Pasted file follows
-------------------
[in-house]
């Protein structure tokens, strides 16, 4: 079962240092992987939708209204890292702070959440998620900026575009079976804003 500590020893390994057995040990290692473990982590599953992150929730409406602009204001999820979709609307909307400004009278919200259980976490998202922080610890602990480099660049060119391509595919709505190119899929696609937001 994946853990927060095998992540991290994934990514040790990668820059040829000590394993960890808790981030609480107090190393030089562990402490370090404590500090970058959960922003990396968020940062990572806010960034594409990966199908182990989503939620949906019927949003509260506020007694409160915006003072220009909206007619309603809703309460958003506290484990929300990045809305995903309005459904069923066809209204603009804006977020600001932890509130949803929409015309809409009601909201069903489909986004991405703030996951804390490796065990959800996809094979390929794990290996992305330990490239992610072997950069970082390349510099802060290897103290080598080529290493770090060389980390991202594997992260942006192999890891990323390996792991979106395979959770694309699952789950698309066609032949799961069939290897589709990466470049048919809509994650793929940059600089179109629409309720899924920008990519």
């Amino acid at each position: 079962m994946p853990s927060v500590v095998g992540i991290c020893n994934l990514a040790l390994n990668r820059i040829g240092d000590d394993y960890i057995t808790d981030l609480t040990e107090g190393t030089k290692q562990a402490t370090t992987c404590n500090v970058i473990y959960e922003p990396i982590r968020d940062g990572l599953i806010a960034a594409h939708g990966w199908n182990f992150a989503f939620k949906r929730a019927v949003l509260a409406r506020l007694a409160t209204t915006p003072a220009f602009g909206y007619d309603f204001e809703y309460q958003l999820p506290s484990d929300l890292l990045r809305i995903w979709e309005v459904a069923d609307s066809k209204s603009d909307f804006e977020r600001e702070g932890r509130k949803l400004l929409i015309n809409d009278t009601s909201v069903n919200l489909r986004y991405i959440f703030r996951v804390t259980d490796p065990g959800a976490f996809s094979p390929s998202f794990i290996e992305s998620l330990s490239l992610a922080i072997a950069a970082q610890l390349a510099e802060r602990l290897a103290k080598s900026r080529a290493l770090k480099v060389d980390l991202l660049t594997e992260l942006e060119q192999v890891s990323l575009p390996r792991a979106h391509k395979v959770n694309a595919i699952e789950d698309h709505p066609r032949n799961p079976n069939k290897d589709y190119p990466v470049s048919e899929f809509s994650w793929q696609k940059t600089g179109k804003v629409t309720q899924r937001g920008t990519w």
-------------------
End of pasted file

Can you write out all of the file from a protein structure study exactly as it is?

[in-house]
């Protein structure tokens, strides 16, 4: 079962240092992987939708209204890292702070959440998620900026575009079976804003 500590020893390994057995040990290692473990982590599953992150929730409406602009204001999820979709609307909307400004009278919200259980976490998202922080610890602990480099660049060119391509595919709505190119899929696609937001 994946853990927060095998992540991290994934990514040790990668820059040829000590394993960890808790981030609480107090190393030089562990402490370090404590500090970058959960922003990396968020940062990572806010960034594409990966199908182990989503939620949906019927949003509260506020007694409160915006003072220009909206007619309603809703309460958003506290484990929300990045809305995903309005459904069923066809209204603009804006977020600001932890509130949803929409015309809409009601909201069903489909986004991405703030996951804390490796065990959800996809094979390929794990290996992305330990490239992610072997950069970082390349510099802060290897103290080598080529290493770090060389980390991202594997992260942006192999890891990323390996792991979106395979959770694309699952789950698309066609032949799961069939290897589709990466470049048919809509994650793929940059600089179109629409309720899924920008990519």
């Amino acid at each position: 079962m994946p853990s927060v500590v095998g992540i991290c020893n994934l990514a040790l390994n990668r820059i040829g240092d000590d394993y960890i057995t808790d981030l609480t040990e107090g190393t030089k290692q562990a402490t370090t992987c404590n500090v970058i473990y959960e922003p990396i982590r968020d940062g990572l599953i806010a960034a594409h939708g990966w199908n182990f992150a989503f939620k949906r929730a019927v949003l509260a409406r506020l007694a409160t209204t915006p003072a220009f602009g909206y007619d309603f204001e809703y309460q958003l999820p506290s484990d929300l890292l990045r809305i995903w979709e309005v459904a069923d609307s066809k209204s603009d909307f804006e977020r600001e702070g932890r509130k949803l400004l929409i015309n809409d009278t009601s909201v069903n919200l489909r986004y991405i959440f703030r996951v804390t259980d490796p065990g959800a976490f996809s094979p390929s998202f794990i290996e992305s998620l330990s490239l992610a922080i072997a950069a970082q610890l390349a510099e802060r602990l290897a103290k080598s900026r080529a290493l770090k480099v060389d980390l991202l660049t594997e992260l942006e060119q192999v890891s990323l575009p390996r792991a979106h391509k395979v959770n694309a595919i699952e789950d698309h709505p066609r032949n799961p079976n069939k290897d589709y190119p990466v470049s048919e899929f809509s994650w793929q696609k940059t600089g179109k804003v629409t309720q899924r937001g920008t990519w």